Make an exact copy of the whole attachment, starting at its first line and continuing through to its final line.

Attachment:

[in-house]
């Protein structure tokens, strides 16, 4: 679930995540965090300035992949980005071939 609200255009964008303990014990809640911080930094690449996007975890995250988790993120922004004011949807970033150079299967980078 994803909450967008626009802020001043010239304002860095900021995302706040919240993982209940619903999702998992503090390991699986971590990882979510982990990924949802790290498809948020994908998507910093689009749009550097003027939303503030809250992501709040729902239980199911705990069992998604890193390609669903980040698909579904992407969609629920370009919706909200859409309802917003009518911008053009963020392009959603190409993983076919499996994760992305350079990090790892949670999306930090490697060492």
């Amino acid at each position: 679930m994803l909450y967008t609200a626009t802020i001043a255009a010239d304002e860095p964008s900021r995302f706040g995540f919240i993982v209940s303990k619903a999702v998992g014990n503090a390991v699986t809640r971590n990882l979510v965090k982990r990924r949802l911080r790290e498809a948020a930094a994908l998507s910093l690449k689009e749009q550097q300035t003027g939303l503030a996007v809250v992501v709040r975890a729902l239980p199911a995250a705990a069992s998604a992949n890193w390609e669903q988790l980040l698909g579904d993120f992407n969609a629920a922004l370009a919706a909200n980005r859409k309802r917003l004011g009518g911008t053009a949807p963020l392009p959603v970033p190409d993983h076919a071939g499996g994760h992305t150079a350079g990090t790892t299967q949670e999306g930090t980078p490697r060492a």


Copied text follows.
[in-house]
């Protein structure tokens, strides 16, 4: 679930995540965090300035992949980005071939 609200255009964008303990014990809640911080930094690449996007975890995250988790993120922004004011949807970033150079299967980078 994803909450967008626009802020001043010239304002860095900021995302706040919240993982209940619903999702998992503090390991699986971590990882979510982990990924949802790290498809948020994908998507910093689009749009550097003027939303503030809250992501709040729902239980199911705990069992998604890193390609669903980040698909579904992407969609629920370009919706909200859409309802917003009518911008053009963020392009959603190409993983076919499996994760992305350079990090790892949670999306930090490697060492």
């Amino acid at each position: 679930m994803l909450y967008t609200a626009t802020i001043a255009a010239d304002e860095p964008s900021r995302f706040g995540f919240i993982v209940s303990k619903a999702v998992g014990n503090a390991v699986t809640r971590n990882l979510v965090k982990r990924r949802l911080r790290e498809a948020a930094a994908l998507s910093l690449k689009e749009q550097q300035t003027g939303l503030a996007v809250v992501v709040r975890a729902l239980p199911a995250a705990a069992s998604a992949n890193w390609e669903q988790l980040l698909g579904d993120f992407n969609a629920a922004l370009a919706a909200n980005r859409k309802r917003l004011g009518g911008t053009a949807p963020l392009p959603v970033p190409d993983h076919a071939g499996g994760h992305t150079a350079g990090t790892t299967q949670e999306g930090t980078p490697r060492a």